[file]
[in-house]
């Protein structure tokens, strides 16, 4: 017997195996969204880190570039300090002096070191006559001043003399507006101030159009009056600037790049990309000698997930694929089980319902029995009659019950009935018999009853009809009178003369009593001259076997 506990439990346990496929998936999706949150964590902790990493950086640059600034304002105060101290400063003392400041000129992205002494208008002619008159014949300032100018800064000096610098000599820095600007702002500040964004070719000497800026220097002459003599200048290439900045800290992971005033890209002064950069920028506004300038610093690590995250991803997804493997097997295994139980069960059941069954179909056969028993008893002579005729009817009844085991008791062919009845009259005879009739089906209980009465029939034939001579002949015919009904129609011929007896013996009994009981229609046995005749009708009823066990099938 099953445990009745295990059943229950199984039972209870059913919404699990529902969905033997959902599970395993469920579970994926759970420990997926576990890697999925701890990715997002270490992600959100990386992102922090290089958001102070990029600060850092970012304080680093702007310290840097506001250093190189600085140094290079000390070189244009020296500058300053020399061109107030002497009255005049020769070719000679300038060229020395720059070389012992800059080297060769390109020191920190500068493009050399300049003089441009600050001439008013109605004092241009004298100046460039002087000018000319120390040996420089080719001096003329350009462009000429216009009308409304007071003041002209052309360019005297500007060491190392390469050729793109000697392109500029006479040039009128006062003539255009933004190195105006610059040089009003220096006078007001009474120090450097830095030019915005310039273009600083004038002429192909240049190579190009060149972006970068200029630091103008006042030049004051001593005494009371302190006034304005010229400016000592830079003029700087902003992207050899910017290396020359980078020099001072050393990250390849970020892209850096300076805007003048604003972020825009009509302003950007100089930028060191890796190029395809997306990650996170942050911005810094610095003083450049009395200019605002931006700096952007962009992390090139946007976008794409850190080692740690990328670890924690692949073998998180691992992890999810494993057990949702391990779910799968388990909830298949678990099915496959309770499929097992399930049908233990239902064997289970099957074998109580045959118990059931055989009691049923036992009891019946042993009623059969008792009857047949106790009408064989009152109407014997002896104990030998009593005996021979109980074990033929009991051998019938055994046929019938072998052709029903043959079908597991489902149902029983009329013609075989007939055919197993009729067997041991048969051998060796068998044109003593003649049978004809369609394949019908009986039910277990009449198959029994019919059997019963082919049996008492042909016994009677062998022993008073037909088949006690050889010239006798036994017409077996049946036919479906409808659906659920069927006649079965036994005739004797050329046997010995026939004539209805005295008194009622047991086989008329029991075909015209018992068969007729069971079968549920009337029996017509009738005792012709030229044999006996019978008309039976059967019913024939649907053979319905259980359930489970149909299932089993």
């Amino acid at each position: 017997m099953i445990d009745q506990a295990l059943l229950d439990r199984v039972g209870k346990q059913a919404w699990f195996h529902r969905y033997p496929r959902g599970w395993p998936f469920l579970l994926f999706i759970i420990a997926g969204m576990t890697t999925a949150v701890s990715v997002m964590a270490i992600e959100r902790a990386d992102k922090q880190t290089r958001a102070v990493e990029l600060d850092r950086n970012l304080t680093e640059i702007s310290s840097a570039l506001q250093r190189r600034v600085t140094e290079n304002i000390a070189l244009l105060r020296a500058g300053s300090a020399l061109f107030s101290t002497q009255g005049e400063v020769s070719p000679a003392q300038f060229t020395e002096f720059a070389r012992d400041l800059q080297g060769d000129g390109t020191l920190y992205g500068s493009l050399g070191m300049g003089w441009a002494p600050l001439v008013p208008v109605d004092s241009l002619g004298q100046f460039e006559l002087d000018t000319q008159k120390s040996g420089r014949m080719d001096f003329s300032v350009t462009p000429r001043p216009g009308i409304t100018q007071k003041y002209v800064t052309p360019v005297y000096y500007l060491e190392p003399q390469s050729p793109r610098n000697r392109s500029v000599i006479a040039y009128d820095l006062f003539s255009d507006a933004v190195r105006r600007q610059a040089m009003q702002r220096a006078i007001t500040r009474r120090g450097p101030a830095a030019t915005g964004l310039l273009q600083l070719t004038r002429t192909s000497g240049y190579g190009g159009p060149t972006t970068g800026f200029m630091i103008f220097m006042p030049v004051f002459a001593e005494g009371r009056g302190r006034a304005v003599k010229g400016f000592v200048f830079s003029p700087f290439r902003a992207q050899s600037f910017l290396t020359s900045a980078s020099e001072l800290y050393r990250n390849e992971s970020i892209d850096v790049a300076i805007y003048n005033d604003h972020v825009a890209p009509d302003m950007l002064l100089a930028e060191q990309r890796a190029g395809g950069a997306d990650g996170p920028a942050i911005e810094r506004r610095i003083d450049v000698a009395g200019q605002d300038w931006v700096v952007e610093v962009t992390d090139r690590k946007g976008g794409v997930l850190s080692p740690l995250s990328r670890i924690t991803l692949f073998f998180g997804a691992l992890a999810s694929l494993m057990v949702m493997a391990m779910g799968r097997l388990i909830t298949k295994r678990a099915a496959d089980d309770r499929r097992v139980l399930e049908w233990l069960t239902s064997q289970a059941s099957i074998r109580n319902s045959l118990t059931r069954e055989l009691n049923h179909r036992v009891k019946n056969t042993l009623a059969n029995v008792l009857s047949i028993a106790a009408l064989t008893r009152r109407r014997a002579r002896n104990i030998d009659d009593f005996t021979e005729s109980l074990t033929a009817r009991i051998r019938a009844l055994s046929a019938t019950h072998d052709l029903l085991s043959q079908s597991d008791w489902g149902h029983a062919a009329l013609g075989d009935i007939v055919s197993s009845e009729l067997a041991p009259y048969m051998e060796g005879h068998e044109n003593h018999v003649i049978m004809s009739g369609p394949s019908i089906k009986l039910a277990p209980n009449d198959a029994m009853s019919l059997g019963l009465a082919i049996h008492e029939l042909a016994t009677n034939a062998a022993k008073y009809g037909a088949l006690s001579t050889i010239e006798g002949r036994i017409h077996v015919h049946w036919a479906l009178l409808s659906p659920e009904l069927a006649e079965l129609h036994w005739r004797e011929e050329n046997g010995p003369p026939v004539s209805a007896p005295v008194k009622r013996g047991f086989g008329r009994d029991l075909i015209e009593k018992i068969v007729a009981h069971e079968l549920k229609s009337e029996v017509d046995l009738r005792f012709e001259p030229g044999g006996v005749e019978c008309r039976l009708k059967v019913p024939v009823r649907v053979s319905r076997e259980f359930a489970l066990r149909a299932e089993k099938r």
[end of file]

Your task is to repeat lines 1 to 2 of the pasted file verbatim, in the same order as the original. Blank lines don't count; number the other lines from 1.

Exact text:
[in-house]
């Protein structure tokens, strides 16, 4: 017997195996969204880190570039300090002096070191006559001043003399507006101030159009009056600037790049990309000698997930694929089980319902029995009659019950009935018999009853009809009178003369009593001259076997 506990439990346990496929998936999706949150964590902790990493950086640059600034304002105060101290400063003392400041000129992205002494208008002619008159014949300032100018800064000096610098000599820095600007702002500040964004070719000497800026220097002459003599200048290439900045800290992971005033890209002064950069920028506004300038610093690590995250991803997804493997097997295994139980069960059941069954179909056969028993008893002579005729009817009844085991008791062919009845009259005879009739089906209980009465029939034939001579002949015919009904129609011929007896013996009994009981229609046995005749009708009823066990099938 099953445990009745295990059943229950199984039972209870059913919404699990529902969905033997959902599970395993469920579970994926759970420990997926576990890697999925701890990715997002270490992600959100990386992102922090290089958001102070990029600060850092970012304080680093702007310290840097506001250093190189600085140094290079000390070189244009020296500058300053020399061109107030002497009255005049020769070719000679300038060229020395720059070389012992800059080297060769390109020191920190500068493009050399300049003089441009600050001439008013109605004092241009004298100046460039002087000018000319120390040996420089080719001096003329350009462009000429216009009308409304007071003041002209052309360019005297500007060491190392390469050729793109000697392109500029006479040039009128006062003539255009933004190195105006610059040089009003220096006078007001009474120090450097830095030019915005310039273009600083004038002429192909240049190579190009060149972006970068200029630091103008006042030049004051001593005494009371302190006034304005010229400016000592830079003029700087902003992207050899910017290396020359980078020099001072050393990250390849970020892209850096300076805007003048604003972020825009009509302003950007100089930028060191890796190029395809997306990650996170942050911005810094610095003083450049009395200019605002931006700096952007962009992390090139946007976008794409850190080692740690990328670890924690692949073998998180691992992890999810494993057990949702391990779910799968388990909830298949678990099915496959309770499929097992399930049908233990239902064997289970099957074998109580045959118990059931055989009691049923036992009891019946042993009623059969008792009857047949106790009408064989009152109407014997002896104990030998009593005996021979109980074990033929009991051998019938055994046929019938072998052709029903043959079908597991489902149902029983009329013609075989007939055919197993009729067997041991048969051998060796068998044109003593003649049978004809369609394949019908009986039910277990009449198959029994019919059997019963082919049996008492042909016994009677062998022993008073037909088949006690050889010239006798036994017409077996049946036919479906409808659906659920069927006649079965036994005739004797050329046997010995026939004539209805005295008194009622047991086989008329029991075909015209018992068969007729069971079968549920009337029996017509009738005792012709030229044999006996019978008309039976059967019913024939649907053979319905259980359930489970149909299932089993």